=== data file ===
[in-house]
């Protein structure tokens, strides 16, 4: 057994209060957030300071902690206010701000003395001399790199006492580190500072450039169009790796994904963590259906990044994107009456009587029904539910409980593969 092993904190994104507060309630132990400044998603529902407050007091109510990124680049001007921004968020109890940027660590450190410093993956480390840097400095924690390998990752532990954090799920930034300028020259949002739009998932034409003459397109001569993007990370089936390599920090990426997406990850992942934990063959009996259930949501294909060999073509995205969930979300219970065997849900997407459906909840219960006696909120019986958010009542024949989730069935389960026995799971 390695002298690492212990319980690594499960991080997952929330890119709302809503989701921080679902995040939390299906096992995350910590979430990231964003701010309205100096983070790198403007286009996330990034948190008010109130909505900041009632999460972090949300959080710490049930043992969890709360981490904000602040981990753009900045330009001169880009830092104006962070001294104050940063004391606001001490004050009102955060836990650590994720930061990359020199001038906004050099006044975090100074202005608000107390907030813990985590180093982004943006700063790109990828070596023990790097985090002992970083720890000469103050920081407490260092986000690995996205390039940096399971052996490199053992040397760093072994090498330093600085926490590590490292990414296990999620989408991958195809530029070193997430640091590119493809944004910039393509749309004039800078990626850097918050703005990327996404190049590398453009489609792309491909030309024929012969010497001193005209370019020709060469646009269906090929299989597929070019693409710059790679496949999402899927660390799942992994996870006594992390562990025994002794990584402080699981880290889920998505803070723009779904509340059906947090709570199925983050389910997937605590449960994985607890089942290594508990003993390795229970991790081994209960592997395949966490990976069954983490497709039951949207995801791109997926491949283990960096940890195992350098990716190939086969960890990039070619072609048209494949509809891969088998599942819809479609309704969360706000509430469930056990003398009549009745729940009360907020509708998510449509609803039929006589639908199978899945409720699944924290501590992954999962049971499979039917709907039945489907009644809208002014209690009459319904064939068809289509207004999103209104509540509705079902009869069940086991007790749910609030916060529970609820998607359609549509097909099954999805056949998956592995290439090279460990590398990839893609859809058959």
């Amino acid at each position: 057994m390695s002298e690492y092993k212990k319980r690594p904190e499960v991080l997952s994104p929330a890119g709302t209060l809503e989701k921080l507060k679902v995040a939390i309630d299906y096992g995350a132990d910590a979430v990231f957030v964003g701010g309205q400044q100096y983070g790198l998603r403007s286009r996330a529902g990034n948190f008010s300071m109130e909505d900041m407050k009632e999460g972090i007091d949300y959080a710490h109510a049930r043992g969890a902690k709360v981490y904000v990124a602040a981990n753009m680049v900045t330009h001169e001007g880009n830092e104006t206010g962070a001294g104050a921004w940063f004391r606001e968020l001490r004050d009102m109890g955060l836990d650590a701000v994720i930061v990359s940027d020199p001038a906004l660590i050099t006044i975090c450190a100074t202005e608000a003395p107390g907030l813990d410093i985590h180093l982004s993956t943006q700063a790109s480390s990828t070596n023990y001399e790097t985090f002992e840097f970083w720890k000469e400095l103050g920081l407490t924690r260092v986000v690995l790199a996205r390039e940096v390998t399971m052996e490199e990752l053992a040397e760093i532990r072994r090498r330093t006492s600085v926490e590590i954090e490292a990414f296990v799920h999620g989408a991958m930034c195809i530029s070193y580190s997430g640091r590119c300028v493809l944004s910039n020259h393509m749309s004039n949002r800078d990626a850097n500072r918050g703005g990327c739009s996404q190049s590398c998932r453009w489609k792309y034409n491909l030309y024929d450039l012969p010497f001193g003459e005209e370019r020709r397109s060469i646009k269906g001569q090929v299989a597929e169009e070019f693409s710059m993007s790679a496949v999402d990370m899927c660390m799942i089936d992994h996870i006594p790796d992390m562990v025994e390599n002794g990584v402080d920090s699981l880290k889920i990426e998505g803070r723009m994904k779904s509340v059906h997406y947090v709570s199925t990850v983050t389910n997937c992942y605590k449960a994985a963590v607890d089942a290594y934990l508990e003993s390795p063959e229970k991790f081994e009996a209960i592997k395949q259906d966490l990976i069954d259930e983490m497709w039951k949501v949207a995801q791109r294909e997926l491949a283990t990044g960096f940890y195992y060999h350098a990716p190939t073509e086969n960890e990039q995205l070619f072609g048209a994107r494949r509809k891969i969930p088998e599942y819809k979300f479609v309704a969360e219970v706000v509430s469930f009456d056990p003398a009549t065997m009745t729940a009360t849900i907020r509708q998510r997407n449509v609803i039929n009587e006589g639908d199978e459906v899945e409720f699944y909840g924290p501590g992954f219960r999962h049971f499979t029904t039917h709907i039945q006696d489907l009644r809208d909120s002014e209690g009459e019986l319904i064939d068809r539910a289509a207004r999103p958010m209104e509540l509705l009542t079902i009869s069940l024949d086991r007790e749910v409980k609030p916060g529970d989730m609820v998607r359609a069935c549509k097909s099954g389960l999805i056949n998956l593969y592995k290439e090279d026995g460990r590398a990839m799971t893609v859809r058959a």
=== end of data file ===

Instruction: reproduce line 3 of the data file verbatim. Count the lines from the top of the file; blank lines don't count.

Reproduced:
């Amino acid at each position: 057994m390695s002298e690492y092993k212990k319980r690594p904190e499960v991080l997952s994104p929330a890119g709302t209060l809503e989701k921080l507060k679902v995040a939390i309630d299906y096992g995350a132990d910590a979430v990231f957030v964003g701010g309205q400044q100096y983070g790198l998603r403007s286009r996330a529902g990034n948190f008010s300071m109130e909505d900041m407050k009632e999460g972090i007091d949300y959080a710490h109510a049930r043992g969890a902690k709360v981490y904000v990124a602040a981990n753009m680049v900045t330009h001169e001007g880009n830092e104006t206010g962070a001294g104050a921004w940063f004391r606001e968020l001490r004050d009102m109890g955060l836990d650590a701000v994720i930061v990359s940027d020199p001038a906004l660590i050099t006044i975090c450190a100074t202005e608000a003395p107390g907030l813990d410093i985590h180093l982004s993956t943006q700063a790109s480390s990828t070596n023990y001399e790097t985090f002992e840097f970083w720890k000469e400095l103050g920081l407490t924690r260092v986000v690995l790199a996205r390039e940096v390998t399971m052996e490199e990752l053992a040397e760093i532990r072994r090498r330093t006492s600085v926490e590590i954090e490292a990414f296990v799920h999620g989408a991958m930034c195809i530029s070193y580190s997430g640091r590119c300028v493809l944004s910039n020259h393509m749309s004039n949002r800078d990626a850097n500072r918050g703005g990327c739009s996404q190049s590398c998932r453009w489609k792309y034409n491909l030309y024929d450039l012969p010497f001193g003459e005209e370019r020709r397109s060469i646009k269906g001569q090929v299989a597929e169009e070019f693409s710059m993007s790679a496949v999402d990370m899927c660390m799942i089936d992994h996870i006594p790796d992390m562990v025994e390599n002794g990584v402080d920090s699981l880290k889920i990426e998505g803070r723009m994904k779904s509340v059906h997406y947090v709570s199925t990850v983050t389910n997937c992942y605590k449960a994985a963590v607890d089942a290594y934990l508990e003993s390795p063959e229970k991790f081994e009996a209960i592997k395949q259906d966490l990976i069954d259930e983490m497709w039951k949501v949207a995801q791109r294909e997926l491949a283990t990044g960096f940890y195992y060999h350098a990716p190939t073509e086969n960890e990039q995205l070619f072609g048209a994107r494949r509809k891969i969930p088998e599942y819809k979300f479609v309704a969360e219970v706000v509430s469930f009456d056990p003398a009549t065997m009745t729940a009360t849900i907020r509708q998510r997407n449509v609803i039929n009587e006589g639908d199978e459906v899945e409720f699944y909840g924290p501590g992954f219960r999962h049971f499979t029904t039917h709907i039945q006696d489907l009644r809208d909120s002014e209690g009459e019986l319904i064939d068809r539910a289509a207004r999103p958010m209104e509540l509705l009542t079902i009869s069940l024949d086991r007790e749910v409980k609030p916060g529970d989730m609820v998607r359609a069935c549509k097909s099954g389960l999805i056949n998956l593969y592995k290439e090279d026995g460990r590398a990839m799971t893609v859809r058959a």